Electronics Projects "/>

IoT hardware control

25 July 2019 at 12:51 am

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This last year I’ve kept busy consulting on internet connected electronics. I still work on both OrderX and Roest, but I have several new and old customer projects going as well. Here’s some of the things I’ve done recently.

Getting the Roest coffee roaster all the way through to CE approval and now worldwide sales has taken quite some time, but I’m extremely proud of the product. Serial production is in full swing and the machines are shipping all over the world. I’m currently working on a robot control system that will be used offshore, but I’ll write more about that at a later time. It’s great fun to work with bluetooth and Android apps for controlling it!

The Roest main board has become more and more complex
The Roest main PCB has become more and more advanced with each iteration

Energisenteret @ Hunderfossen

Back in 2013 I made several installations for the Energy Science Center (EIS) at Hunderfossen Family Park and I’ve since done several installations/exhibits for them. This year, it was time for a major refresh and some additions so I was invited back as a contributor by SixSides who is the main contractor, responsible for the larger exhibit. Initially I was called in to help with a project that nobody has ever done - an exhibit for kids where they’d be sending foam balls through tubes. When designing attractions like this it’s extremely important that there is little or no down-time, so jerry-rigging something just won’t do.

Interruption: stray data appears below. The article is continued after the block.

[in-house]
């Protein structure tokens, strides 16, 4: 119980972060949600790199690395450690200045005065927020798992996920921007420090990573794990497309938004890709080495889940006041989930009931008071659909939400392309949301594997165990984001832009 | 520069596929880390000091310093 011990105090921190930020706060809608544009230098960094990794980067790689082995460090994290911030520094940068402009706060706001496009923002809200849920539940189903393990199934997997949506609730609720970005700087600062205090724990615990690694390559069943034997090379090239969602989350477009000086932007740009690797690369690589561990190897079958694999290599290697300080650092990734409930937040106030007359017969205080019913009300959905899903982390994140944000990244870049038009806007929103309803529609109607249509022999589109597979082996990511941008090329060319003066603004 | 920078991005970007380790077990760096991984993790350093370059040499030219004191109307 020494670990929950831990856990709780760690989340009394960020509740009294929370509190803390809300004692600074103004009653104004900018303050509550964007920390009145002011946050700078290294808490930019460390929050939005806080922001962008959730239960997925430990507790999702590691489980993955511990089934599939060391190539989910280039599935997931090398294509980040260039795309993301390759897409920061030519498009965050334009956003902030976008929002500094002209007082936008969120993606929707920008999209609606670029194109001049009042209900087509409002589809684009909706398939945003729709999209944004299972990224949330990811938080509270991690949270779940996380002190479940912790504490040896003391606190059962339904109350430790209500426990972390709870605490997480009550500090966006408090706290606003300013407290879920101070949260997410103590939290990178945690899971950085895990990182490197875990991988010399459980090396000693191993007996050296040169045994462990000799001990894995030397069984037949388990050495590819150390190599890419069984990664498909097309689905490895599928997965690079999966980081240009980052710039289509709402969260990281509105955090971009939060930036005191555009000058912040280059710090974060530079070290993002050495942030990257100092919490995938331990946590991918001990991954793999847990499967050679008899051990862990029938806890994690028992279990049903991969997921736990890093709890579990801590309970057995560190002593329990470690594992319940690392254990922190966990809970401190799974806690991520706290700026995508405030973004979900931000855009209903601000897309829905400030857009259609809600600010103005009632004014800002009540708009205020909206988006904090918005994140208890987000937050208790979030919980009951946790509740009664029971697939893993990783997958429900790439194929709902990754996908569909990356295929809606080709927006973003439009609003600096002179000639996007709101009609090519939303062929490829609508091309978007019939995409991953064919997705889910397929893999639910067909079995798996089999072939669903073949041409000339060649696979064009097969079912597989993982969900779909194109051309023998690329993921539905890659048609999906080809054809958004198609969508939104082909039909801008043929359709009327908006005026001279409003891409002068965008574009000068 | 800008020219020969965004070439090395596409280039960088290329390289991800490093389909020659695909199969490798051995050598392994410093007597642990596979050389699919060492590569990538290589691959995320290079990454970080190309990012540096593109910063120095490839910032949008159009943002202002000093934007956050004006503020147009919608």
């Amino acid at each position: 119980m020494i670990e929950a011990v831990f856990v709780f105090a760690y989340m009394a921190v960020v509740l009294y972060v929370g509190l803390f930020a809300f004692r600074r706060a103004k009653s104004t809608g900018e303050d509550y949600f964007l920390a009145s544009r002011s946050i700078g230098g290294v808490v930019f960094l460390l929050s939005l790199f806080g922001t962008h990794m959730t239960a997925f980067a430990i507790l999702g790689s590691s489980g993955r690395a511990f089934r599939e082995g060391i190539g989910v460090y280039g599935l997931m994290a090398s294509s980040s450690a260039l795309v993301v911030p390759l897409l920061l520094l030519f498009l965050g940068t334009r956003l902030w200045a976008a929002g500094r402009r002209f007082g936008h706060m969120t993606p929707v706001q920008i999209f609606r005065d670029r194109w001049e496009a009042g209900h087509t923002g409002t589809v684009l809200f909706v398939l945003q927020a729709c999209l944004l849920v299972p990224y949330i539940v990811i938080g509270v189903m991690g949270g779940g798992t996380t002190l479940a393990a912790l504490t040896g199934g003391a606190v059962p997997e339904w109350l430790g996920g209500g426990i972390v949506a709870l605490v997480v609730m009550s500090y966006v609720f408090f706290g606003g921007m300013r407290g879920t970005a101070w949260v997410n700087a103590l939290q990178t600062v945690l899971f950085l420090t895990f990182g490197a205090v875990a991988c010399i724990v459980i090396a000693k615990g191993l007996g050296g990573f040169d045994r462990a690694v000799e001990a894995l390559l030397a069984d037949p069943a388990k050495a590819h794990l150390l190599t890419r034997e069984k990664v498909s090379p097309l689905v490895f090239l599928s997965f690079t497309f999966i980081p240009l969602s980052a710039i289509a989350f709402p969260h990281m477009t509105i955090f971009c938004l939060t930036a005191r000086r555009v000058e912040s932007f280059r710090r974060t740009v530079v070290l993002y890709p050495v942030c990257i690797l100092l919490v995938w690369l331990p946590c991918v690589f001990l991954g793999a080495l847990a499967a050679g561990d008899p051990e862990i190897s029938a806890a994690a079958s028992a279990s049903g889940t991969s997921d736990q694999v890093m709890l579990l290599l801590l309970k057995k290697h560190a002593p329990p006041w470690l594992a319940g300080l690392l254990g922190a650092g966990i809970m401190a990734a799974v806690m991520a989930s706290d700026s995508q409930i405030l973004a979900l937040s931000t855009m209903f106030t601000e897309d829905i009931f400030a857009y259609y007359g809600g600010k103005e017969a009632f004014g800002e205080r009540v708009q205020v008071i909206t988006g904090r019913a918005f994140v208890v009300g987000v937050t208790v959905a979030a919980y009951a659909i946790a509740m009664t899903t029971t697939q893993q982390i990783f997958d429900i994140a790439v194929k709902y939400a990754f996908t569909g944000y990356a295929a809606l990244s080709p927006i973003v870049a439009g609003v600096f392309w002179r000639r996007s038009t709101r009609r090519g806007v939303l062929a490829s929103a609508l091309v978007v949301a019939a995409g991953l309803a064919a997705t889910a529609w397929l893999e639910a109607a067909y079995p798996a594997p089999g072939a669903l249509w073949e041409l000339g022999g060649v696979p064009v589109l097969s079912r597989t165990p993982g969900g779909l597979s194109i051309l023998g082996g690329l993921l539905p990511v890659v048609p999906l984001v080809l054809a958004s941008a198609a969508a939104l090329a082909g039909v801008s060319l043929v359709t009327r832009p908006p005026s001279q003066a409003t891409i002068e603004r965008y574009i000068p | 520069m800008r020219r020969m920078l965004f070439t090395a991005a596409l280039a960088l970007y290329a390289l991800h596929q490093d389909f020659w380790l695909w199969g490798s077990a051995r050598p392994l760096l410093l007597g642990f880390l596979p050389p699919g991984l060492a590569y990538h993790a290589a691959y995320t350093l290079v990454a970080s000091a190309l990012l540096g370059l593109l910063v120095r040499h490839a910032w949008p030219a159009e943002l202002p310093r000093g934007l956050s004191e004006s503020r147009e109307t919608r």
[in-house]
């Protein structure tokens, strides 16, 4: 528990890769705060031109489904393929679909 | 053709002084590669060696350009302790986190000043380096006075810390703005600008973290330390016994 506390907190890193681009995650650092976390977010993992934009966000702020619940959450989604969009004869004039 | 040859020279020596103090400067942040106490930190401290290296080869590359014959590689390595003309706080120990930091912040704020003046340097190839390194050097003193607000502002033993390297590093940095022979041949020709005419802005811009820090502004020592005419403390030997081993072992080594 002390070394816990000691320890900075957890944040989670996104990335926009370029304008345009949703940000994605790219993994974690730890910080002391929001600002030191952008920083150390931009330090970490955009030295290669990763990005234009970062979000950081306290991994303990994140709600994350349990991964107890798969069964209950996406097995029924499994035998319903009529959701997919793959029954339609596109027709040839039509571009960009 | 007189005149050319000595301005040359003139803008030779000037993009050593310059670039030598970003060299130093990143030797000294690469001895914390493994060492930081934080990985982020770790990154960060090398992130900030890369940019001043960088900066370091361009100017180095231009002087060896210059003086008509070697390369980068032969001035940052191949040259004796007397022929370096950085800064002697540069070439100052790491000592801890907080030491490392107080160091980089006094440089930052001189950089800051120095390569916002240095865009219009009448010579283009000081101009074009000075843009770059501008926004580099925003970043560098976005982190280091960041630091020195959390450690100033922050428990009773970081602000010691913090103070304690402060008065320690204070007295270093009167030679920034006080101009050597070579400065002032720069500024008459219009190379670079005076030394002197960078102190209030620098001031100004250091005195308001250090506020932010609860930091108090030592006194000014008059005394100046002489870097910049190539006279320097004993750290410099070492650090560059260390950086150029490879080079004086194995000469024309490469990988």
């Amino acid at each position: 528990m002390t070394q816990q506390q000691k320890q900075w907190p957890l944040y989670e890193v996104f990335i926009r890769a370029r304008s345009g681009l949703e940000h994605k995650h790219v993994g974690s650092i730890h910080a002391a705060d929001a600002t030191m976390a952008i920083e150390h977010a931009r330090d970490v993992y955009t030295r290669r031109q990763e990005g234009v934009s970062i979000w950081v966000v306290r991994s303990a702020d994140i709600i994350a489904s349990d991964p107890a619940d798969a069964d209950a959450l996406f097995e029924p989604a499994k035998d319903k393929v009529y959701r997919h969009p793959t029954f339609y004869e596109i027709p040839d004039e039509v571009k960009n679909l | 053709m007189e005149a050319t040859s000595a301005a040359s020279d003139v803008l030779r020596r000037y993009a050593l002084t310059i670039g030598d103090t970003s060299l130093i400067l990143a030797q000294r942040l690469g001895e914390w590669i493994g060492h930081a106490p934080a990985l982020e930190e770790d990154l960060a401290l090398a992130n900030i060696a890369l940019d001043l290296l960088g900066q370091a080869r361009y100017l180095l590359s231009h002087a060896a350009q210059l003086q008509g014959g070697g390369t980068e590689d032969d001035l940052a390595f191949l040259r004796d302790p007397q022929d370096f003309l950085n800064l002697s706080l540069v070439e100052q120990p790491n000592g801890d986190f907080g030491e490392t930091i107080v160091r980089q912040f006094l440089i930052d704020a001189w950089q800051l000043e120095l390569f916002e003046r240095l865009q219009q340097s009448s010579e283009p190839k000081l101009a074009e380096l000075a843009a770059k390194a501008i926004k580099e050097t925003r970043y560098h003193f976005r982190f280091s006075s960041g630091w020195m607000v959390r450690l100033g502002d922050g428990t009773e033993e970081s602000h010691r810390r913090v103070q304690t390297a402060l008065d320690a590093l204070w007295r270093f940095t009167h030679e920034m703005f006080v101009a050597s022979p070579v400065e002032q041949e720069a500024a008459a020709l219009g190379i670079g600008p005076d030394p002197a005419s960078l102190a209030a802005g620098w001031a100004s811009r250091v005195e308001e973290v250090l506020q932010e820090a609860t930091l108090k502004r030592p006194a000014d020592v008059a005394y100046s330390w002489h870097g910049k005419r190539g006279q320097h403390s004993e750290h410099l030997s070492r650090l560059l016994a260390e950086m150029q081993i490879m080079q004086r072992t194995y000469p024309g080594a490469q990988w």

The challenge is that while Hunderfossen Family Park closes during winter, EIS will stay open for kids and students all year. During winter time, parts of the exhibit is used to teach those studying electronics how to locate and fix electrical mistakes in residential houses. The new exhibit will also teach them how to solve typical issues in farming houses. Inside the building, a small pigs barn is built up, featuring all the typical rooms you’d find in an actual barn. Part of this is the fully functional pigsty containing only AR pigs (using iPads). The challenge is that these rooms also need to have a function in the summer (while the theme park is open), so in the pigsty I made a machine where kids could “feed” the virtual pigs using foam balls.

The final product is a machine featuring a small game that never ends. On the screen are 3 piglets and they have a need for either water, food, heat or moisture. You’ll drop a ball in, shoot it using a pinball-like rod into one of 4 pockets. Depending on where the ball ends up, it will either trigger light effects or the ball will zoom through a series of transparent tubes into a box with a mirror surface. The balls that collect here will every now and then drop out into a tray and when the kids go over to pick up the balls - we turn on light & sound behind the mirror surface that suddenly displays a sow’s head, scaring the kids properly! They absolutely love it and run out to get their parents/siblings/friends to get them scared as well. Great fun to see it in action and to create the project!

I also did several smaller projects while at EIS and maintained some old ones too. The tunnel with the pressure sensitive floor also got an overhaul as this has been one of the most popular attractions at EIS since it was installed in 2013.